pirouettes


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pir·ou·ette

 (pĭr′o͞o-ĕt′)
n.
A full turn of the body on the point of the toe or the ball of the foot in ballet.
intr.v. pir·ou·et·ted, pir·ou·et·ting, pir·ou·ettes
To execute a pirouette.

[French, from Old French pirouet, spinning top.]

pirouettes

Turns around longitudinal axis of body.
References in classic literature ?
But the Emperor's friend covered himself with glory, for he danced everything, whether he knew it or not, and introduced impromptu pirouettes when the figures bewildered him.
Owing to the very judicious plan of dividing the two acts of the opera with a ballet, the pauses between the performances are very short, the singers in the opera having time to repose themselves and change their costume, when necessary, while the dancers are executing their pirouettes and exhibiting their graceful steps.
It leaps monstrously across the blackness, alights on the precise tip of our nose, pirouettes there an instant, and swings off.
Before they could add a word she had turned with a pirouette to the door, and fled, presenting herself a moment later in the drawing-room to the three ladies, whom she surveyed with a whimsical smile in silence.
The good people of the borough had scarcely a chance, however, to get their eyes thoroughly open, when, just as it wanted half a minute of noon, the rascal bounced, as I say, right into the midst of them; gave a chassez here, and a balancez there; and then, after a pirouette and a pas-de-zephyr, pigeon-winged himself right up into the belfry of the House of the Town Council, where the wonder-stricken belfry-man sat smoking in a state of dignity and dismay.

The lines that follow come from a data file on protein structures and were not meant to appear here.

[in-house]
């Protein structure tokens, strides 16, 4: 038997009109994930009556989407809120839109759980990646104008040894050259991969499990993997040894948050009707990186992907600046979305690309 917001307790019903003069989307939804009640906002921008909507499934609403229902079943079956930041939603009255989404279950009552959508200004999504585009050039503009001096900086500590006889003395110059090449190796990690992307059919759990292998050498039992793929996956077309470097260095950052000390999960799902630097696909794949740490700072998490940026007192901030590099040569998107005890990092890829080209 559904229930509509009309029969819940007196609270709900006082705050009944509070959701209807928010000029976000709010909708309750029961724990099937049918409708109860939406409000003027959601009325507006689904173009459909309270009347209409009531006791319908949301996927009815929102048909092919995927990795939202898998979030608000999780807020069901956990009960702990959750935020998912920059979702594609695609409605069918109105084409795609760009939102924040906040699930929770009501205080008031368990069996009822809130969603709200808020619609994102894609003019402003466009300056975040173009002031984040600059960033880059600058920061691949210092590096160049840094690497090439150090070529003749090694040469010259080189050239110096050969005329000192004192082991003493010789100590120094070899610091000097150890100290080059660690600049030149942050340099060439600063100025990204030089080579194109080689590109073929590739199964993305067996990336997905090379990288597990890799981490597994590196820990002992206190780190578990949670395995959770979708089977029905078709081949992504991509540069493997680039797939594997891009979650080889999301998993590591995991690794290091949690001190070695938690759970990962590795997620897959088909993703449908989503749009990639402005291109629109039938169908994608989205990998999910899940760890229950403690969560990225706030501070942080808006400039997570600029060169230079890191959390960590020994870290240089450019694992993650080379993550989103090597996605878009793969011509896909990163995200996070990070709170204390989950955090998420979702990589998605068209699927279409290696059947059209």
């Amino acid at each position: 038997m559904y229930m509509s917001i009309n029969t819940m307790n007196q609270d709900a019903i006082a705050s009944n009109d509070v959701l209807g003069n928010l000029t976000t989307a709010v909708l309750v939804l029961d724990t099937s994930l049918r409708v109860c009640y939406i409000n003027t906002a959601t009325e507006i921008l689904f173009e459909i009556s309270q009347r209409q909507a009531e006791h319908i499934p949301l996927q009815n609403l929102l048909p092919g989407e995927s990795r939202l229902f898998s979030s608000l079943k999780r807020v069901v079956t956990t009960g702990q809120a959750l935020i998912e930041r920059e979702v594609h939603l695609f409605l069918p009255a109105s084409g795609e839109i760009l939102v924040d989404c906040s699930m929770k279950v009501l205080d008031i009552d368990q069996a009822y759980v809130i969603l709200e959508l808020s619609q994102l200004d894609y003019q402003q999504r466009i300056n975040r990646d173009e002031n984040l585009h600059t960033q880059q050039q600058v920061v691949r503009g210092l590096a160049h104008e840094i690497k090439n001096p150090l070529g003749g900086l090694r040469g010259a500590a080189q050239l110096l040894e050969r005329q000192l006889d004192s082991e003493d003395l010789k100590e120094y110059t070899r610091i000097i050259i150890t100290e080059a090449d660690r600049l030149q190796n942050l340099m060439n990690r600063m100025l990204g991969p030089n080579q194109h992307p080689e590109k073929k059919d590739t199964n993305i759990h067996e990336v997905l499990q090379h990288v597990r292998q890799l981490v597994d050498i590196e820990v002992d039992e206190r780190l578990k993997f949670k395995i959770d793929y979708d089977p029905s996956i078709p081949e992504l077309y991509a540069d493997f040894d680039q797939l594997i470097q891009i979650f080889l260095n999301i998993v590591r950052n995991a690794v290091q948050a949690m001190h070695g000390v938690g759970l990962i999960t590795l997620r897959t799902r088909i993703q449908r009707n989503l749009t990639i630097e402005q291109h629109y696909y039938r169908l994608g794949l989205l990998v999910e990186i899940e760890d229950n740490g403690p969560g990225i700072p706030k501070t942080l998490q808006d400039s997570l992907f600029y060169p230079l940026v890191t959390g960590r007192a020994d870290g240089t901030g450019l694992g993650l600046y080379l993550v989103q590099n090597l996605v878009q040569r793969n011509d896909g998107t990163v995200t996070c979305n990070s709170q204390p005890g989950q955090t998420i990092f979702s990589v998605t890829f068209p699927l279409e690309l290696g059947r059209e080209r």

The little imps danced and leaped; and then one separated itself from the crowd, to grow bigger than, the rest, to pirouette more energetically.
At last they paused, and a beautiful young woman sprang out of the ranks and began to pirouette in front of us with a grace and vigour which would have put most ballet girls to shame.
Then, thrusting her under lip out beyond the upper, she made a little pout, which appeared to be familiar to her, executed a pirouette on her heel, and set about collecting in her tambourine the gifts of the multitude.
Darling, who would pirouette so wildly that all you could see of her was the kiss, and then if you had dashed at her you might have got it.
As Mrs Vincent Crummles recrossed back to the table, there bounded on to the stage from some mysterious inlet, a little girl in a dirty white frock with tucks up to the knees, short trousers, sandaled shoes, white spencer, pink gauze bonnet, green veil and curl papers; who turned a pirouette, cut twice in the air, turned another pirouette, then, looking off at the opposite wing, shrieked, bounded forward to within six inches of the footlights, and fell into a beautiful attitude of terror, as a shabby gentleman in an old pair of buff slippers came in at one powerful slide, and chattering his teeth, fiercely brandished a walking-stick.
Nay, it was afterwards affirmed by a witness who shall at present be nameless, that in the seclusion of the Bower he poked out his wooden leg, in the stage-ballet manner, and executed a taunting or triumphant pirouette on the genuine leg remaining to him.
And as an adult I stared in wonder as the amazingly talented dancers showed off their impressive point pirouettes.